Preaching With Your Senses

Preachers determine the meaning of scripture so that they can convey that meaning to the congregation in the preaching moment. Preachers go to considerable lengths to make sure that they preach the truth and not error. They study the passage within the context of the chapter, book, and even the whole cannon of scripture. In many cases, the preacher derives valid and truthful points from the text and then present those vital truths to the people. This is good, but often when you take the points from the story, you remove the ability of the people to fully experience the truth that you are presenting. But before the people can experience the text, we have to both understand and experience the text ourselves.

But how do you experience the text? Well you should do a full exegesis as you have done in the past, but I would also suggest that you might allow all of your senses to guide your understanding of the text. Yes, allow all five senses of touch, sight, sound, smell, and taste to help you ask questions of the text that you are presenting.

Five senses iconsFor example, let’s look at the woman who grabbed for Jesus’ cloak in Luke 8:40-49. After doing your exegesis, now go into the text and look around. What do you feel when exploring, in your minds eye, the text. Do you feel the pushing and the shoving around as the crowd almost crushes Jesus? Do you see a frail woman whose loss of blood no doubt made her weak? Do you see the desperation as the woman who has expended all of her money, according to a parallel passage, comes to her last chance. Do you see the mass in front of her and her pushing through bobbing and weaving to get to the Master? Do you feel the people pushing away as they try to get to Jesus for themselves? Do you feel the clothing of the Master’s garment on the tip of her fingers as she lunges for a touch?

What does explicitly thinking about your senses do? It forces you to think about the story. It forces you to realize that this is not just a lesson for us today, and it is that, but it is also a story about a woman struggling for liberation that only comes from a connection to the master. It is a real story of a real desperate woman and her interaction with the master.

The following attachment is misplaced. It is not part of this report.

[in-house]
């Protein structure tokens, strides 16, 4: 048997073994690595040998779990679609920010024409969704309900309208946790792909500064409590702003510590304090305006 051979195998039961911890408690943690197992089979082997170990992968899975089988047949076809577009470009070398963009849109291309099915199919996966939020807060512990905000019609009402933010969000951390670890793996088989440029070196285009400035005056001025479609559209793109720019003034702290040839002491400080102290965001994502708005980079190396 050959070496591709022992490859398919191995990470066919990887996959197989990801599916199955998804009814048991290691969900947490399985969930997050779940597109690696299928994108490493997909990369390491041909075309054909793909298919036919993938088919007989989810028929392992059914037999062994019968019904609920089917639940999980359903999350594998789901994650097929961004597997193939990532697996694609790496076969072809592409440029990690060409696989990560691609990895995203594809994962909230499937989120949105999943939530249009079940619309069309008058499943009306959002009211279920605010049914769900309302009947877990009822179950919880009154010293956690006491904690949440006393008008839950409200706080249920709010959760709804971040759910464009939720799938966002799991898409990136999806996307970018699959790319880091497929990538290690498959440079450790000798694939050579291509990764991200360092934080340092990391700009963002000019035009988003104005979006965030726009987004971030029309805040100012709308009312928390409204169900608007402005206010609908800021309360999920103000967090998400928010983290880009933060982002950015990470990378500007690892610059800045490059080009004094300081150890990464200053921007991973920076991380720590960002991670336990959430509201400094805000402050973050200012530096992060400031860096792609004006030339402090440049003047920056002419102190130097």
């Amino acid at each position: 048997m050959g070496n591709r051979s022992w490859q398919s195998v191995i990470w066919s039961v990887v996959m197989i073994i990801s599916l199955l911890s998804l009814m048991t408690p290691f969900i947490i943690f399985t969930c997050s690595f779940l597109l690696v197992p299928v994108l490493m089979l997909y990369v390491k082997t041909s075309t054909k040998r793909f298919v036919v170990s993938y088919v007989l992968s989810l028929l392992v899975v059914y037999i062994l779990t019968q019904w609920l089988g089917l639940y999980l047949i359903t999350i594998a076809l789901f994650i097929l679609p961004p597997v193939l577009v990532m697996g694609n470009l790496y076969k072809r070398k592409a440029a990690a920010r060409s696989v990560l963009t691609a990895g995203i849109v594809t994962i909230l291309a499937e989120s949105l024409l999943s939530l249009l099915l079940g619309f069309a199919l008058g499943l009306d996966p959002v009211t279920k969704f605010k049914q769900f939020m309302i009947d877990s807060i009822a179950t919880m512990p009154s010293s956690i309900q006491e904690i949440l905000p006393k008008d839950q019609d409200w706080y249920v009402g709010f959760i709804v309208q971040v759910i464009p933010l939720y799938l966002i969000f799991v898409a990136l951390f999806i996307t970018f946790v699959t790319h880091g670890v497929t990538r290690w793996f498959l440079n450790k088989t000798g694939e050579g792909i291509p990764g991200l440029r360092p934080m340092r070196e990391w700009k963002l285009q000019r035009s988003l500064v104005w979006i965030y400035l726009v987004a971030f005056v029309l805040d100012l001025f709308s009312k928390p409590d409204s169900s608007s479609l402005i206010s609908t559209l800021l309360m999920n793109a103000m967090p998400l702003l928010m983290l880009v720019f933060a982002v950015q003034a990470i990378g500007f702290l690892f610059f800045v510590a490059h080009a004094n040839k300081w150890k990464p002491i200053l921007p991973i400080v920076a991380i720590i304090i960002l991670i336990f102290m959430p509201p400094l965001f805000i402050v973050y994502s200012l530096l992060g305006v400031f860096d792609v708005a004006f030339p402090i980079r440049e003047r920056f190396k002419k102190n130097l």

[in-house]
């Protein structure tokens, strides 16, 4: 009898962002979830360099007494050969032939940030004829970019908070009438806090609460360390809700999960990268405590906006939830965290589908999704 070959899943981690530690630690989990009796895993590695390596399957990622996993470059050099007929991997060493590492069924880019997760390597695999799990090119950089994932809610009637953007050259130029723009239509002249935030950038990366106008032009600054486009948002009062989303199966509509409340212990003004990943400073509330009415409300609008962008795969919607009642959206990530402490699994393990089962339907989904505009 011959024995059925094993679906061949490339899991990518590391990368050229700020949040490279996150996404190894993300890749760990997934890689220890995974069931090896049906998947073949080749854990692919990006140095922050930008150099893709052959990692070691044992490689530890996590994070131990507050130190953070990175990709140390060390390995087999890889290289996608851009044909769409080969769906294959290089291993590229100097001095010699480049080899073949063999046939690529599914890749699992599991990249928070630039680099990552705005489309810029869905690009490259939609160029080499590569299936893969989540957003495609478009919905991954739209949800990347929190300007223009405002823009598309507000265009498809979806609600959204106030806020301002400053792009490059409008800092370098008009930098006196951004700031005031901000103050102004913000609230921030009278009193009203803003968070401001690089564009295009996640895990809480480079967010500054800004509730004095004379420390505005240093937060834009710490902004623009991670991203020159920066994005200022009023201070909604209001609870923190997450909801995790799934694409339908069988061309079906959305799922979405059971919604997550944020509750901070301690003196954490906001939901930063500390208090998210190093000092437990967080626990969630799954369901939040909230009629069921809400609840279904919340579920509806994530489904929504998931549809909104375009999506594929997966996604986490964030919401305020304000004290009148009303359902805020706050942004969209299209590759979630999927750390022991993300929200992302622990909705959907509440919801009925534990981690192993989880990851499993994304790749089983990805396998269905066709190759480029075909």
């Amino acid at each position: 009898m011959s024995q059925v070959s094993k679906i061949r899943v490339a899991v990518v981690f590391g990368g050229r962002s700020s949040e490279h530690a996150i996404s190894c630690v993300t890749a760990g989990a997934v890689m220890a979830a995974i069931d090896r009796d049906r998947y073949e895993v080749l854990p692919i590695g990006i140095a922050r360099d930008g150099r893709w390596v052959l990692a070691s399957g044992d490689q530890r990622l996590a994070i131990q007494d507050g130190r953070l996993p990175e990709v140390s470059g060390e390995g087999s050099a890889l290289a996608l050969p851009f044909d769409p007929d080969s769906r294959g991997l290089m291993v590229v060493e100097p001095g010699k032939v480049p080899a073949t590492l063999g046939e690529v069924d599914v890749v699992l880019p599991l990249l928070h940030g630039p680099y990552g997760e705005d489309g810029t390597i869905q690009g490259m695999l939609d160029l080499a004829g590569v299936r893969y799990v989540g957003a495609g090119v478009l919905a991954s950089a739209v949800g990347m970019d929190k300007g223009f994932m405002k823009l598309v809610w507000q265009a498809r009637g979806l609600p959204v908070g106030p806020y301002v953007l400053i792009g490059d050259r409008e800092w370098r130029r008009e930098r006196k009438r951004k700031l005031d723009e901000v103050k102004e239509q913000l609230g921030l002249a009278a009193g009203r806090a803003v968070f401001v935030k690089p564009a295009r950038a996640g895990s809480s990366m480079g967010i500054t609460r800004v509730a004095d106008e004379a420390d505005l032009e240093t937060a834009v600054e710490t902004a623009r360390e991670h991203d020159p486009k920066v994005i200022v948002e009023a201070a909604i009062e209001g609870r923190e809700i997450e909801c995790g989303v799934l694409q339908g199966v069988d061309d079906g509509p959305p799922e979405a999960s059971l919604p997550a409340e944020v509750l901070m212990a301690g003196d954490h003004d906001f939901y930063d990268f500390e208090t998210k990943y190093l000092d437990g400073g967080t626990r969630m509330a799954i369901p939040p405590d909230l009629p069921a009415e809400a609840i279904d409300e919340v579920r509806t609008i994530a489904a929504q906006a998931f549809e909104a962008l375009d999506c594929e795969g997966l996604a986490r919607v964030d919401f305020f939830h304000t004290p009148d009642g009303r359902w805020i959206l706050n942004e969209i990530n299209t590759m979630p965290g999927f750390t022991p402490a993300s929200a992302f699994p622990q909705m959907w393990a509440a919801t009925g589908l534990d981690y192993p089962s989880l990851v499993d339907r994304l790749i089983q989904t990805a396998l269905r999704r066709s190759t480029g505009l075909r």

Thinking about these kinds of questions might give you a sermon title. Or maybe it could offer aid in ordering your sermon. Or maybe this type of analysis will help you in the presentation of the message. In any case, this type of analysis will encourage an experience with a desperate woman touching the master’s garment. This will provide a marvelous backdrop for your presentation.

Now some may argue that this kind of analysis is not going to be helpful, or they may argue that they already do this. And that is fine, but before you throw it away, think about explicit questions that come from your senses.

Many preachers exegete the text so that they can understand intellectually the Bible and preach a bible lecture that informs the people. That is good, but take it a bit further and convey a story that we not only experience intellectually, but also physically and emotionally. Address the whole being by allowing your senses to aid in the exegesis. I am sure that this will help you present the truths of the Bible.

Comments

comments

Sherman Haywood Cox II is the director of Soul Preaching. He holds the M.Div with an emphasis in Homiletics and a M.S. in Computer Science.

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18 comments on “Preaching With Your Senses
  1. Sandy says:

    Greetings, Pastor Sherman. As always, I generally take away at least one point from your articles. While I do a lot of reading, thinking, praying, researching prior to sermon presentation (I generally start Sunday evening by reading next Sunday’s scripture, then let it “smolder” awhile, reading other related materials), I have never consciously considered all the senses during preparation. Plan to do so in future. It can only help! Blessings on you and your ministry. – Pastor Sandy

  2. Rev. Wil says:

    Experiencing the five senses in studying Scripture in prep for your next sermon adds emotional and physical understanding to the intellect of understanding the intended Scripture message and its application to our own lives. I call it ‘living the Scriptures’ before you share. Excellent commentary in your message on Preaching With Your Senses. Still Serving Him!

  3. Carletta says:

    I really enjoy the teaching infomation, that you take out your time to give.
    Thank You

  4. Thank you Shermon. Jesus says that the greatest commanment of all is to love the LORD your God with all of your heart, all of your mind, all of your soul and with all of your strength. The ‘all of your’ statements are terminated with things that in total correspond to the whole of the person. You shall Love the LORD your God with all that you are. Your senses and feelings exegisis when added to the intellectual exegesis is holistic, i.e. involves all that you are in interpreting the scripture and delivering its meaning through the sermon to a congregation and doing so meets the LORD’s greatest commandment of all…Well done good and trusted servant!